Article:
OPINION: Death begets death begets death, until the cycle breaks

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OPINION: Death begets death begets death, until the cycle breaks

'I understood Israel’s pride in making the desert bloom, but cannot understand why, in order to do so, it must also make it burn'

Smoke rise after an Israeli airstrike in Gaza City
Smoke rise after an Israeli airstrike in Gaza City

I have been asked twice in my life if my surname is Jewish. The first was when I was covering a congressional election in Louisiana for the Guardian – by David Duke, former grand wizard of the Ku Klux Klan “Woolf,” he said. “Is that a Jewish name?” It is, I replied. “What do you think about Israel,” he asked. I said, “I don’t think about it very much.”

The second time was two weeks later, by an IDF soldier. I was flying out of Ben-Gurion at 6am and was late for my flight. “Woolf,” he said. “Is that a Jewish name?”

It’s a common experience for a diaspora Jew visiting the Holy Land. What he was getting at was: why had I not exercised the right offered to all Jews worldwide to join the Zionist project? To serve in the Israeli army. To do my duty.

It was that second time that angered me most. I am proud to be a British Jew. I grew up in Golders Green. I was barmitzvahed at Alyth Synagogue. My grandfather fought Mosely’s fascists at Cable Street and then the Nazis in the British Royal Artillery. Don’t get me wrong. I understand the desire for a homeland. I feel it too. But when I think about my own birthright, it is as an exile from eastern Europe, not Egypt. I yearn for the shtetl, not the desert.

This is going to get me in trouble. This whole piece is. But. Israel created a pressure-cooker in Gaza. A ghetto. Made Palestinians second-class citizens. That in no way excuses the monstrous crimes of Hamas.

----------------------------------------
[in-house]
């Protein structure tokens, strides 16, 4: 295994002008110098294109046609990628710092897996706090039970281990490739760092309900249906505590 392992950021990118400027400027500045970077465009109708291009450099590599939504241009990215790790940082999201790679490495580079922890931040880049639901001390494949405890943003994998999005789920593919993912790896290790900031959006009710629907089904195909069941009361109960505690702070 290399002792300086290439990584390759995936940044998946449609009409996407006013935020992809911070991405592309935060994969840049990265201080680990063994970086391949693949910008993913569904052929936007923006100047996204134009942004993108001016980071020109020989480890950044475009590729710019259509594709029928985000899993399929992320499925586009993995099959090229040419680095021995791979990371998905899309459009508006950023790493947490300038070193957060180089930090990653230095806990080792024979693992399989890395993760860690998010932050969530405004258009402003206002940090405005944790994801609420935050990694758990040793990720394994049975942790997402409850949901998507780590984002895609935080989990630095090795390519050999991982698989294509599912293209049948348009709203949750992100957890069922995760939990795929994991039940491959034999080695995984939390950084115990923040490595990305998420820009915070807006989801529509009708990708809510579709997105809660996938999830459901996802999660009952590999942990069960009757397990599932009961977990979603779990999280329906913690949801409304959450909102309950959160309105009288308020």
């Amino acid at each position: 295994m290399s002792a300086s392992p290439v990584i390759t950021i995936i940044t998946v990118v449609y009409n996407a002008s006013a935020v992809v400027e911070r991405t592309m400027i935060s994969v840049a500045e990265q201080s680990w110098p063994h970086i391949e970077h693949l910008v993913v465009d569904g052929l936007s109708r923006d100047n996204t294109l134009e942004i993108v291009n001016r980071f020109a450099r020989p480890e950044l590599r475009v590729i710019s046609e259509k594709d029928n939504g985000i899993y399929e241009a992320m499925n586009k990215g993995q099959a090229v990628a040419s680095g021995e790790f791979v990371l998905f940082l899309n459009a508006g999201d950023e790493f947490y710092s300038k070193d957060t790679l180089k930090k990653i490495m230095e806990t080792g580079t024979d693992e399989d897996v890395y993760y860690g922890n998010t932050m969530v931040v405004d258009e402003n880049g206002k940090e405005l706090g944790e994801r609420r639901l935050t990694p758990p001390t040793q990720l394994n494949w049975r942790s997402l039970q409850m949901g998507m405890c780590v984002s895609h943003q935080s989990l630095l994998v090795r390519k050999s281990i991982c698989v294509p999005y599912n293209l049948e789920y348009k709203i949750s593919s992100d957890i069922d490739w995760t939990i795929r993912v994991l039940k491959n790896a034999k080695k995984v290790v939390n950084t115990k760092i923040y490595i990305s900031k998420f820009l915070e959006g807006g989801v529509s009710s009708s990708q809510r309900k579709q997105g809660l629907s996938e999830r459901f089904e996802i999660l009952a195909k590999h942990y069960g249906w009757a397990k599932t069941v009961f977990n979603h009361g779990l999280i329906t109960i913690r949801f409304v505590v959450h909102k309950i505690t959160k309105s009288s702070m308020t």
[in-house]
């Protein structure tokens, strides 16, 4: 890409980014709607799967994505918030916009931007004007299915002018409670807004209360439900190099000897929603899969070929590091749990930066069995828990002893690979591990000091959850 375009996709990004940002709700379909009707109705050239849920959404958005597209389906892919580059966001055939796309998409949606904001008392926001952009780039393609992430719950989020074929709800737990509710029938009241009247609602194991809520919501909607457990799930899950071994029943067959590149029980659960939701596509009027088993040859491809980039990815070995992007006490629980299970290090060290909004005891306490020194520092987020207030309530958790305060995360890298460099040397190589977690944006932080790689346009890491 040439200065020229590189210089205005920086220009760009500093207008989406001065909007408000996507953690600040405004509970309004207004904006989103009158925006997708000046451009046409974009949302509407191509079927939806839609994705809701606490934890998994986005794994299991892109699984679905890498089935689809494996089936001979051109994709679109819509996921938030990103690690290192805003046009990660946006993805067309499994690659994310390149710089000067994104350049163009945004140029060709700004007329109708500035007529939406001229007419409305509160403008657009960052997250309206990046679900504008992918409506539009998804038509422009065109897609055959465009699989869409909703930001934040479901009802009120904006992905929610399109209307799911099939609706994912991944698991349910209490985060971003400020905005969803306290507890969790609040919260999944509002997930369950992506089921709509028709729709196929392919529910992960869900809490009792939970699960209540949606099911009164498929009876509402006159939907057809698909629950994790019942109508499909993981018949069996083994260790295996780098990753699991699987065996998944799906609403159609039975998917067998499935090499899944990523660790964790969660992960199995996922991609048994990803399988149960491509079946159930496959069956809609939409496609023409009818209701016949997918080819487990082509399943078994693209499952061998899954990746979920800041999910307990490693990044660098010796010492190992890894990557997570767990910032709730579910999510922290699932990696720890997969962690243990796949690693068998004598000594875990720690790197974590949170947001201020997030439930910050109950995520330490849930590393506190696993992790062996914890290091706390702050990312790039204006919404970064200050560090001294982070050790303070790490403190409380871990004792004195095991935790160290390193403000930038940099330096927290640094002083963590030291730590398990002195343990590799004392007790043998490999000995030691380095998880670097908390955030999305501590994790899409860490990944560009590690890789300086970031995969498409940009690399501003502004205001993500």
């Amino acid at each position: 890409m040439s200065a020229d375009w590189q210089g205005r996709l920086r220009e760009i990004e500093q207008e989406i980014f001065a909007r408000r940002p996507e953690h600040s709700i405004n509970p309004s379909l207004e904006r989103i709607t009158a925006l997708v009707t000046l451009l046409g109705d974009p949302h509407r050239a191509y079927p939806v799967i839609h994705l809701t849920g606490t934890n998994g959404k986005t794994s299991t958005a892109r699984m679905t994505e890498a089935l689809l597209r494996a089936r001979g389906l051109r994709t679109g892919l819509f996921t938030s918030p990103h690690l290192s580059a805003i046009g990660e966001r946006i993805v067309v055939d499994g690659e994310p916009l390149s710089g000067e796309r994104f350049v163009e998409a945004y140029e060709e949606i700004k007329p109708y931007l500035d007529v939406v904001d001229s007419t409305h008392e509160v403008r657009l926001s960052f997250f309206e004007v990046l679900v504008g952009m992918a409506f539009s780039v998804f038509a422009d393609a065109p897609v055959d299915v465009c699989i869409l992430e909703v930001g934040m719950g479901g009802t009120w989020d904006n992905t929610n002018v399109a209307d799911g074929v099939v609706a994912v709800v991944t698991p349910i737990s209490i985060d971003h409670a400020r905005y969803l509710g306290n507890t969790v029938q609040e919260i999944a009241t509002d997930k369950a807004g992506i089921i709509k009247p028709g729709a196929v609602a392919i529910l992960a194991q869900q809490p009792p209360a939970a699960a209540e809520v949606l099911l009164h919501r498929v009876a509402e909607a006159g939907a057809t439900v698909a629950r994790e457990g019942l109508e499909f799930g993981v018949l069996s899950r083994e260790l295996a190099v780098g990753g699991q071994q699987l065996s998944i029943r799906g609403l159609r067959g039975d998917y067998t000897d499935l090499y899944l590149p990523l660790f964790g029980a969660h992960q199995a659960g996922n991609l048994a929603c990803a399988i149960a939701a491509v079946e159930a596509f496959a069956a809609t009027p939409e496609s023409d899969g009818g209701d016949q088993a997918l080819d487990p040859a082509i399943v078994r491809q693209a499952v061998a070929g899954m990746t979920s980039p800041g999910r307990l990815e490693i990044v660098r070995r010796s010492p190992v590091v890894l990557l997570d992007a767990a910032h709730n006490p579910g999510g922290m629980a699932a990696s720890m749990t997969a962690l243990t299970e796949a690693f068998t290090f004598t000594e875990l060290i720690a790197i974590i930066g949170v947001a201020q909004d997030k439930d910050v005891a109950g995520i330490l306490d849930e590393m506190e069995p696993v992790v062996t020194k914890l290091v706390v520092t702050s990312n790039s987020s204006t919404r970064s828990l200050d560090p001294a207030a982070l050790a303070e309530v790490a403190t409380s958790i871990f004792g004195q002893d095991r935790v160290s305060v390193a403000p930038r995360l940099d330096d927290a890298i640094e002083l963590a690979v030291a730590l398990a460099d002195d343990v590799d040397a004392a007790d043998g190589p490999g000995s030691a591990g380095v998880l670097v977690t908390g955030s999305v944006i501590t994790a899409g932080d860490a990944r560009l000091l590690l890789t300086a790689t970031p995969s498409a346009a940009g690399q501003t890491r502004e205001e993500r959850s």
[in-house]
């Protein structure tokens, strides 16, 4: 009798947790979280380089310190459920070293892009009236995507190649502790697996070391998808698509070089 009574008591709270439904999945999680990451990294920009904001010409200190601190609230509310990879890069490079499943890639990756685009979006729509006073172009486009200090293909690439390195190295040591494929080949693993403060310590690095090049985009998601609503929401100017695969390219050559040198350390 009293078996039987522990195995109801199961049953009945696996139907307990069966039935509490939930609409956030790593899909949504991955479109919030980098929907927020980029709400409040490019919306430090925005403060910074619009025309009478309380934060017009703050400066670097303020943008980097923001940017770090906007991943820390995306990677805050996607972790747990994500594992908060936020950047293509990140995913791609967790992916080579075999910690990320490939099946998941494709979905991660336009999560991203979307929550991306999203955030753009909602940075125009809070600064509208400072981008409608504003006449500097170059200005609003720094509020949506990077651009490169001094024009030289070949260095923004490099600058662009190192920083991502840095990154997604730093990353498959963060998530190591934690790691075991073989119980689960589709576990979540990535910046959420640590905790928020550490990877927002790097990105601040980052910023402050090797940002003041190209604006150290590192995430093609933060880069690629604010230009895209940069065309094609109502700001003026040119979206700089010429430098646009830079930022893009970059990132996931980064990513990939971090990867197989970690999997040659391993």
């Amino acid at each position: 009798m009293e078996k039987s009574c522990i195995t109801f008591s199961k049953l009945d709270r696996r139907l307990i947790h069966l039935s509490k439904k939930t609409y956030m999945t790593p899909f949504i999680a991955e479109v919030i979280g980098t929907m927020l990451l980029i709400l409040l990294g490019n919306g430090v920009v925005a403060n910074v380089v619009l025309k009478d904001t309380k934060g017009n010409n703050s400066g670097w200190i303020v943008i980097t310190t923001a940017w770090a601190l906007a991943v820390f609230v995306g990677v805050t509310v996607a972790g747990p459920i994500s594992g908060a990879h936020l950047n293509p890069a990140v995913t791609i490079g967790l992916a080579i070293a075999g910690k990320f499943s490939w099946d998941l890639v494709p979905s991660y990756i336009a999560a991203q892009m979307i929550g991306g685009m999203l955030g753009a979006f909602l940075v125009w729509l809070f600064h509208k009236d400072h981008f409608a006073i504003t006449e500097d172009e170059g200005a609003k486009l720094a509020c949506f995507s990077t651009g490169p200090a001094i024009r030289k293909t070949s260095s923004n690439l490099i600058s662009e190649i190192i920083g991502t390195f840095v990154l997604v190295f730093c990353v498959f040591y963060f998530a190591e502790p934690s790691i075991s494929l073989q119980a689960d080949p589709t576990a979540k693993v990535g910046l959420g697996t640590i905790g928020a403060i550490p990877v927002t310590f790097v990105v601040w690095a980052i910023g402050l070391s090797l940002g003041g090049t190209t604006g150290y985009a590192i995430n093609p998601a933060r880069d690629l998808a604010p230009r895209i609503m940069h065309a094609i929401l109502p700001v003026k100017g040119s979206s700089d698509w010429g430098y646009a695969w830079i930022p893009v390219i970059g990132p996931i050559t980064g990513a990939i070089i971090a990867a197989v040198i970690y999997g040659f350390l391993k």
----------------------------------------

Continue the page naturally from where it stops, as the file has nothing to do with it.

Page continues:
Still, I always loved Passover. The ritual telling of the escape from bondage in Egypt is told in my favourite way: through food. Charoset, the mortar of the pyramids. The saltwater of our tears. The horseradish in Hillel’s sandwich is bitter, but the experience is sweet. This is my faith; my religion. The telling of stories. We remember. To that soldier at the airport though, I am, without my consent, part of a war. It doesn’t matter that, to me, those we recall at Passover are a people – not a land. Why must so many die for a metaphor?

The mindset of Masada looms large. The point is being made that Jews are murdered, kicked out of everywhere, eventually. Perhaps – some say inevitably – that will be true again. Antisemitic graffiti is spreading. As a journalist, I cover the rise of neo-Nazism. Now, I see anti-Israel protests and antisemitic rhetoric blending even closer together. That, people say, shows why we need this state. These missiles. These tanks. I understand that. I feel the fear too.